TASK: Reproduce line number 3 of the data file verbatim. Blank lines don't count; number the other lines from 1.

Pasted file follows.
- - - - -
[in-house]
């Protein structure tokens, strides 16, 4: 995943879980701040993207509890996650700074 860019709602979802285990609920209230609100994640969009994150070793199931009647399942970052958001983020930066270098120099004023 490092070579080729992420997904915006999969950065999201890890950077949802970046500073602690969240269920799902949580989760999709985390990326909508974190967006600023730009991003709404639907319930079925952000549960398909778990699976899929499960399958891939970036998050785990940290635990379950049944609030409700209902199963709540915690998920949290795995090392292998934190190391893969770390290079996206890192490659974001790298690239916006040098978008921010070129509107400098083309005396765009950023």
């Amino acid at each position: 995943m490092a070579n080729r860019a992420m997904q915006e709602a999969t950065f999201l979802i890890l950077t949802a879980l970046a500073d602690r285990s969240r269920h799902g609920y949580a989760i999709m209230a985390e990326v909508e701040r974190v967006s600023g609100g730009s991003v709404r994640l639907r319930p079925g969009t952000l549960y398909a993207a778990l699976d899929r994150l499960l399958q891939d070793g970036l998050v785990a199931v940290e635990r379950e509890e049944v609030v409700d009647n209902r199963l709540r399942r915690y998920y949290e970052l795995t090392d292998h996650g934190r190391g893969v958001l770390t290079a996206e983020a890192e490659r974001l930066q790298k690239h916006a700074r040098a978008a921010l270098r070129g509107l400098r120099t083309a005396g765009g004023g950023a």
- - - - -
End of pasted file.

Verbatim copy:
């Amino acid at each position: 995943m490092a070579n080729r860019a992420m997904q915006e709602a999969t950065f999201l979802i890890l950077t949802a879980l970046a500073d602690r285990s969240r269920h799902g609920y949580a989760i999709m209230a985390e990326v909508e701040r974190v967006s600023g609100g730009s991003v709404r994640l639907r319930p079925g969009t952000l549960y398909a993207a778990l699976d899929r994150l499960l399958q891939d070793g970036l998050v785990a199931v940290e635990r379950e509890e049944v609030v409700d009647n209902r199963l709540r399942r915690y998920y949290e970052l795995t090392d292998h996650g934190r190391g893969v958001l770390t290079a996206e983020a890192e490659r974001l930066q790298k690239h916006a700074r040098a978008a921010l270098r070129g509107l400098r120099t083309a005396g765009g004023g950023a």